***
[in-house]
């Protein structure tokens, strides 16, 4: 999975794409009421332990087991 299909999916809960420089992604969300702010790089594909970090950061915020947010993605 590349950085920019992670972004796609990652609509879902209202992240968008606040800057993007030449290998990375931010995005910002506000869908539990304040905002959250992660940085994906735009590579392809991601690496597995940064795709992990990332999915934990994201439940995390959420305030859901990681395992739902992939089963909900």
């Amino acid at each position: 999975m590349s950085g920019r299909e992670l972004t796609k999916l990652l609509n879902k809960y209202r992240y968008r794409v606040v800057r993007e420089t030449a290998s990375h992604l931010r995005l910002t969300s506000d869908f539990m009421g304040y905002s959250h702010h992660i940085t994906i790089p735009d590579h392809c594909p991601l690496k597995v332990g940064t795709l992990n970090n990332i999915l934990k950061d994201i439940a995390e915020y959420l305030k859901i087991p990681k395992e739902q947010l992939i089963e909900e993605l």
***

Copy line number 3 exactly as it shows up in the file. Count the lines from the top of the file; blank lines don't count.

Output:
């Amino acid at each position: 999975m590349s950085g920019r299909e992670l972004t796609k999916l990652l609509n879902k809960y209202r992240y968008r794409v606040v800057r993007e420089t030449a290998s990375h992604l931010r995005l910002t969300s506000d869908f539990m009421g304040y905002s959250h702010h992660i940085t994906i790089p735009d590579h392809c594909p991601l690496k597995v332990g940064t795709l992990n970090n990332i999915l934990k950061d994201i439940a995390e915020y959420l305030k859901i087991p990681k395992e739902q947010l992939i089963e909900e993605l």